Taryn Williams inducted into the Disability Mentoring Hall of Fame

The Susan M. Daniels Disability Mentoring Hall of Fame was established by the National Disability Mentoring Coalition (NDMC) to honor those individuals who are making a significant difference in the lives of youth and adults with disabilities through mentoring and to raise awareness about the importance of mentoring for individuals with disabilities.

We are proud to induct Taryn Williams into the Susan Daniels Disability Mentoring Hall of Fame.

Taryn Williams is Supervisory Policy Advisor for the Youth Policy Team. The team works with workforce development and education systems partners to ensure that all youth including youth with disabilities have access to comprehensive transition services needed to prepare them for entering post-secondary education and the workplace.

In addition to serving as ODEP’s Chief of Staff, Taryn has worked as a Senior Policy Advisor, Youth Policy Team delivering expertise on disability policy issues including workforce development, education, social security and transition outcomes of youth with disabilities. She also served on detail assignments as the Associate Director for Public Engagement at the White House in 2014-15 and as a Policy Advisor on the United States Senate Committee on Health Education Labor and Pensions Committee.

Prior to joining ODEP, Williams worked as the Research Coordinator for Leadership Programs at the Institute for Educational Leadership (IEL) and as the Director of Programs at the National Association of Urban Debate Leagues (NAUDL) headquartered in Chicago.

Mrs. Williams holds a bachelor’s degree in Public Policy with a concentration in Education from Brown University and a master’s degree in Education with a concentration in Administration, Planning, and Social Policy from Harvard University.

Susan M. Daniels Disability Mentoring Hall of Fame: Information and Inductees

Colet Mitchell inducted into the Disability Mentoring Hall of Fame

The Susan M. Daniels Disability Mentoring Hall of Fame was established by the National Disability Mentoring Coalition (NDMC) to honor those individuals who are making a significant difference in the lives of youth and adults with disabilities through mentoring and to raise awareness about the importance of mentoring for individuals with disabilities.

We are proud to induct Colet Mitchell into the Susan Daniels Disability Mentoring Hall of Fame.

Colet Mitchell leads the Employer policy team in the U.S. Department of Labor’s Office of Disability Employment Policy (ODEP). Colet is an educator and has worked for Labor’s Veteran’s Employment and Training Service (VETS), the U.S. Departments of Housing and Urban Development, Education, the U.S. House of Representatives and the Rochester, New York School District. In 2016, Colet was nominated to participate as a Loaned Executive to the Combined Federal Campaign of the National Capital Area. She holds a B.S. in history and M.S. in education from the State University of New York.

Colet has a Personal and Professional Coaching Certification (PPCC) from Concordia University, Montreal, Canada (2016) recognized by the International Coaching Federation (ICF) and has achieved Advanced Communicator Bronze (ACB) from Toastmasters International. She loves people, cooking, and tennis.

Susan M. Daniels Disability Mentoring Hall of Fame: Information and Inductees

Ryan Easterly inducted into the Disability Mentoring Hall of Fame

The Susan M. Daniels Disability Mentoring Hall of Fame was established by the National Disability Mentoring Coalition (NDMC) to honor those individuals who are making a significant difference in the lives of youth and adults with disabilities through mentoring and to raise awareness about the importance of mentoring for individuals with disabilities.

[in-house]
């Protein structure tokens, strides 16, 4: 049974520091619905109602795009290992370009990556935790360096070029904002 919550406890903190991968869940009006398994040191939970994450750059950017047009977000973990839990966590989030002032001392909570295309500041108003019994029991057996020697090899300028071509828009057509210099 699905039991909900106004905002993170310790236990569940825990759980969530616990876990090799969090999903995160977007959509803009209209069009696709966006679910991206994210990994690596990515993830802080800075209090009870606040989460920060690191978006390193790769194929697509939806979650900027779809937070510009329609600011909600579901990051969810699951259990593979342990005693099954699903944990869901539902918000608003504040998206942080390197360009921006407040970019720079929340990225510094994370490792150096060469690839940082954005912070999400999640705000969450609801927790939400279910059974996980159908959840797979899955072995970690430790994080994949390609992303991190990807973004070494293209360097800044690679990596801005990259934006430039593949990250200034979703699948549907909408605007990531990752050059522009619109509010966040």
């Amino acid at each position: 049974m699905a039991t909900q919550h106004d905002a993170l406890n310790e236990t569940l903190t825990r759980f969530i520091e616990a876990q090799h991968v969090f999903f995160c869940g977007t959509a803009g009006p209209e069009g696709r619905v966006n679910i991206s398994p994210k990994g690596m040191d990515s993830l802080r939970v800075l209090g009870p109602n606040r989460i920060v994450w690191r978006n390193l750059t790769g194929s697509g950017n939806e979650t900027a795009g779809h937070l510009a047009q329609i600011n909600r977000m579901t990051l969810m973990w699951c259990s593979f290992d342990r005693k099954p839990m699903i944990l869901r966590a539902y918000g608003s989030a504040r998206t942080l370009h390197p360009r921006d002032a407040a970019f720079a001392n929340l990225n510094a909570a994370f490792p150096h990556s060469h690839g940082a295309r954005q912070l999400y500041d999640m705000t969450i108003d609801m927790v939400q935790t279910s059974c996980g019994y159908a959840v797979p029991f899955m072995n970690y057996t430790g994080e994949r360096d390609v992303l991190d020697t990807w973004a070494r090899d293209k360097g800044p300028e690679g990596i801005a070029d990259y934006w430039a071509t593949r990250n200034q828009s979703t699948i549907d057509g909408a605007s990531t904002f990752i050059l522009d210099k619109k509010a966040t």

We are proud to induct Ryan Easterly into the Susan Daniels Disability Mentoring Hall of Fame.

Ryan Easterly serves as Executive Director of the WITH Foundation – a private foundation that promotes the establishment of comprehensive health care for adults with developmental disabilities. Before joining WITH, he was a Co-Founder and Director of Northern California Community Relations at MySupport, Inc. Ryan is an experienced philanthropist, strategist, and advocate.

He served in several roles at The HSC Foundation from 2007 to 2015, including Manager and Senior Coordinator of the National Youth Transitions Initiative. He also worked at the U.S. Department of Labor’s Office of Disability Employment Policy from 2006 to 2007.

In 2016, President Obama appointed Ryan to the President’s Committee for People with Intellectual Disabilities. He also serves on the boards of Community Resources for Independent Living and the Ala Costa Centers.

Ryan has served as an expert on a variety of issues including education, leadership development, employment, and healthcare impacting communities of color, the foster care system, and the LGBT+ community. Ryan has a degree from Troy University. He lives in Redwood City, CA.

Susan M. Daniels Disability Mentoring Hall of Fame: Information and Inductees

Dana Marlowe inducted into the Disability Mentoring Hall of Fame

The Susan M. Daniels Disability Mentoring Hall of Fame was established by the National Disability Mentoring Coalition (NDMC) to honor those individuals who are making a significant difference in the lives of youth and adults with disabilities through mentoring and to raise awareness about the importance of mentoring for individuals with disabilities.

We are proud to induct Dana Marlowe into the Susan Daniels Disability Mentoring Hall of Fame.

Dana Marlowe can turn moment into a movement. As a social entrepreneur, Dana’s career path has led her to become an internationally-known disability advocate. As the founder of Accessibility Partners, Dana works to surpass the digital divide, and help make technology more accessible to people with disabilities. Within the business, her workforce is comprised of over 85% of people with disabilities to help spread awareness, education, and demolish attitudinal barriers by bridging communication and technological gaps.